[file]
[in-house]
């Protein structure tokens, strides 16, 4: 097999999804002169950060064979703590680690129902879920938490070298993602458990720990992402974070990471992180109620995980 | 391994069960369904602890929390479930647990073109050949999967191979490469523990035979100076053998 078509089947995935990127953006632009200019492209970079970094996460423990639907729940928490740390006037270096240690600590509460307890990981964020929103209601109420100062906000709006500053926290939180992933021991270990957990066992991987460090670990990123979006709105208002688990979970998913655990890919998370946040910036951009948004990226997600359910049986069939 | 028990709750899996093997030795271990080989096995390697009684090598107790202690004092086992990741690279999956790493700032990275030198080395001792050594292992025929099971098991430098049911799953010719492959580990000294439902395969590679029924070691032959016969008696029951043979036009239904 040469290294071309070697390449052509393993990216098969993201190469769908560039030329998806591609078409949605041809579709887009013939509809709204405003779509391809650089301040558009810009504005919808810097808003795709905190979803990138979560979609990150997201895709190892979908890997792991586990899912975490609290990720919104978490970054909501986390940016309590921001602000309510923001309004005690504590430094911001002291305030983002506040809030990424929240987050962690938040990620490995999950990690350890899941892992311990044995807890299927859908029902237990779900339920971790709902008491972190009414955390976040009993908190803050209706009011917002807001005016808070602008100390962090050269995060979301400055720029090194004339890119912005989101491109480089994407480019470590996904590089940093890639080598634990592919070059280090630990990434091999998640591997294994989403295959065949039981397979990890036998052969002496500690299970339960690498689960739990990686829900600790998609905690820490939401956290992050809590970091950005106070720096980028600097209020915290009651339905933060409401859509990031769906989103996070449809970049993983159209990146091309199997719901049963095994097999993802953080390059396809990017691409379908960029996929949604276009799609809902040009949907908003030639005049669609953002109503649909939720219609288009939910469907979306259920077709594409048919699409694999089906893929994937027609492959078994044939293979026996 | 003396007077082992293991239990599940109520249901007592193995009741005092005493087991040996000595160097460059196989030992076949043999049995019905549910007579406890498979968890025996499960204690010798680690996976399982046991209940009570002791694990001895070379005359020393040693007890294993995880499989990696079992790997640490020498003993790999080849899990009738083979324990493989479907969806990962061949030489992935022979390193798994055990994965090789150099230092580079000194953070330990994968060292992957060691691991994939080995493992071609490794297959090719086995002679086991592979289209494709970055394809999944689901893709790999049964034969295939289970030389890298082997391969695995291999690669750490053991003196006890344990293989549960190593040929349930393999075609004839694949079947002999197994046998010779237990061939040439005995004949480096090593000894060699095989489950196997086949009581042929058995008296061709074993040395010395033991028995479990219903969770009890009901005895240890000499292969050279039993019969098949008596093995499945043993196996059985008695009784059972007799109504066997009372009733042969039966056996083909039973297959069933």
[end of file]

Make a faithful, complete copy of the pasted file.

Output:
[in-house]
């Protein structure tokens, strides 16, 4: 097999999804002169950060064979703590680690129902879920938490070298993602458990720990992402974070990471992180109620995980 | 391994069960369904602890929390479930647990073109050949999967191979490469523990035979100076053998 078509089947995935990127953006632009200019492209970079970094996460423990639907729940928490740390006037270096240690600590509460307890990981964020929103209601109420100062906000709006500053926290939180992933021991270990957990066992991987460090670990990123979006709105208002688990979970998913655990890919998370946040910036951009948004990226997600359910049986069939 | 028990709750899996093997030795271990080989096995390697009684090598107790202690004092086992990741690279999956790493700032990275030198080395001792050594292992025929099971098991430098049911799953010719492959580990000294439902395969590679029924070691032959016969008696029951043979036009239904 040469290294071309070697390449052509393993990216098969993201190469769908560039030329998806591609078409949605041809579709887009013939509809709204405003779509391809650089301040558009810009504005919808810097808003795709905190979803990138979560979609990150997201895709190892979908890997792991586990899912975490609290990720919104978490970054909501986390940016309590921001602000309510923001309004005690504590430094911001002291305030983002506040809030990424929240987050962690938040990620490995999950990690350890899941892992311990044995807890299927859908029902237990779900339920971790709902008491972190009414955390976040009993908190803050209706009011917002807001005016808070602008100390962090050269995060979301400055720029090194004339890119912005989101491109480089994407480019470590996904590089940093890639080598634990592919070059280090630990990434091999998640591997294994989403295959065949039981397979990890036998052969002496500690299970339960690498689960739990990686829900600790998609905690820490939401956290992050809590970091950005106070720096980028600097209020915290009651339905933060409401859509990031769906989103996070449809970049993983159209990146091309199997719901049963095994097999993802953080390059396809990017691409379908960029996929949604276009799609809902040009949907908003030639005049669609953002109503649909939720219609288009939910469907979306259920077709594409048919699409694999089906893929994937027609492959078994044939293979026996 | 003396007077082992293991239990599940109520249901007592193995009741005092005493087991040996000595160097460059196989030992076949043999049995019905549910007579406890498979968890025996499960204690010798680690996976399982046991209940009570002791694990001895070379005359020393040693007890294993995880499989990696079992790997640490020498003993790999080849899990009738083979324990493989479907969806990962061949030489992935022979390193798994055990994965090789150099230092580079000194953070330990994968060292992957060691691991994939080995493992071609490794297959090719086995002679086991592979289209494709970055394809999944689901893709790999049964034969295939289970030389890298082997391969695995291999690669750490053991003196006890344990293989549960190593040929349930393999075609004839694949079947002999197994046998010779237990061939040439005995004949480096090593000894060699095989489950196997086949009581042929058995008296061709074993040395010395033991028995479990219903969770009890009901005895240890000499292969050279039993019969098949008596093995499945043993196996059985008695009784059972007799109504066997009372009733042969039966056996083909039973297959069933």